Ministry of Defense
The overall structure of Defence has maintained the existence of three separate Armed Services into which individual Servicemen and women are recruited and to which they belong throughout their military careers. What has changed is the recognition that Defence is increasingly managed on a tri-Service basis. Much development since 1964 has been focused on the central machinery for achieving this through the concentration of policy-making in the MOD Headquarters, with military and civilian staffs working in integrated hierarchies.
Today’s MOD is a fusion of old ministries: from 1946 to 1964 there were five Departments of State doing what the unified MOD does now: the Admiralty, the War Office, the Air Ministry, the Ministry of Aviation and the Ministry of Defence itself. In 1964 the first three and the MOD were amalgamated, and the defence functions of the Ministry of Aviation Supply (as it had by then become) were absorbed in 1971, when the MOD took over responsibility for supplying military aircraft and guided weapons.
The MOD produces two different sorts of integration. First, it integrates the political and the military. It links the roles and missions of the Armed Forces to the Government’s wider foreign and security policy. In terms of operations, this means dealing with the grand-strategic and military-strategic levels of planning and direction. Second, it brings together the three individual military services to work together.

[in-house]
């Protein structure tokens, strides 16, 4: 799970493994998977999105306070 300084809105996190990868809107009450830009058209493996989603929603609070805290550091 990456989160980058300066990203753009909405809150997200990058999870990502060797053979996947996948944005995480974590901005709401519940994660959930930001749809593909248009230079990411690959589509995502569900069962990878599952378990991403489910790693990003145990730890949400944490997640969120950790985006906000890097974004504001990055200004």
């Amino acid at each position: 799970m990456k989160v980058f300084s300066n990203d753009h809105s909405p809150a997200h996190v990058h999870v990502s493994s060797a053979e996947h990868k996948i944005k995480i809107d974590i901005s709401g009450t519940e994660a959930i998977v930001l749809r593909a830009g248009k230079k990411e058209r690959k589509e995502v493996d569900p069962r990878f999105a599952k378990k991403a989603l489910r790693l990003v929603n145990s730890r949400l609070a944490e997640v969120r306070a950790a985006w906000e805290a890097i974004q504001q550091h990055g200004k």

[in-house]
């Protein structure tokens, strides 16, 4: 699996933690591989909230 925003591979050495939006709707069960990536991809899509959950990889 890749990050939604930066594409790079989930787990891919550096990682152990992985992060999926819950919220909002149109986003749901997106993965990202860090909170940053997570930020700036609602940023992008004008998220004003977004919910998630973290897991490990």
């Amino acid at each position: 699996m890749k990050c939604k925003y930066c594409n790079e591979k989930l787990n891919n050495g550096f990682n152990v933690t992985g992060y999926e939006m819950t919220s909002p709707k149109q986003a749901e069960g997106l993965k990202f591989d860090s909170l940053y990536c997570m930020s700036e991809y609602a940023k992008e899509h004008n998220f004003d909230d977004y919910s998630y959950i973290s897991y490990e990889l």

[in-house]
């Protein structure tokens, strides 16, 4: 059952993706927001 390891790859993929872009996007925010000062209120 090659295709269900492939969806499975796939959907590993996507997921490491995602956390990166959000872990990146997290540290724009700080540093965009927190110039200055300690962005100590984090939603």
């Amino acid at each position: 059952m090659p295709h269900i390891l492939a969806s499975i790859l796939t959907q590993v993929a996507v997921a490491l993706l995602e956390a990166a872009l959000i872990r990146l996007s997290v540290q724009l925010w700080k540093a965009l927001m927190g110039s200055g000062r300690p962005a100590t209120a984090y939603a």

The Secretary of State for Defence is responsible for the formulation and conduct of defence
policy, and for providing the means by which it is conducted. Under current arrangements he is supported by two Ministers of State, one for the Armed Forces, dealing with operational and policy issues, and one for Defence Procurement. There is also a Parliamentary Under Secretary who deals with personnel issues and estate business among other matters.
The Secretary of State has two principal advisers: one civilian, the Permanent Under-Secretary of State, or PUS, and one military, the Chief of the Defence Staff or CDS. Under the CDS, each of the three Services has its own Chief of Staff. The CDS is the professional head of the Armed Forces in the United Kingdom and the principal military adviser to the Secretary of State and the Government. The chain of command for the planning and conduct of military operations flows from the Cabinet and the Secretary of State to CDS,
and from him down to operational commanders at various levels.
The Chief of Defence Procurement (CDP) is the head of the Procurement Executive which is responsible for the development and acquisition of major weapons systems. The PE is the largest purchasing organisation within the Government.
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Updated Thursday, July 09, 1998 10:46:31 AM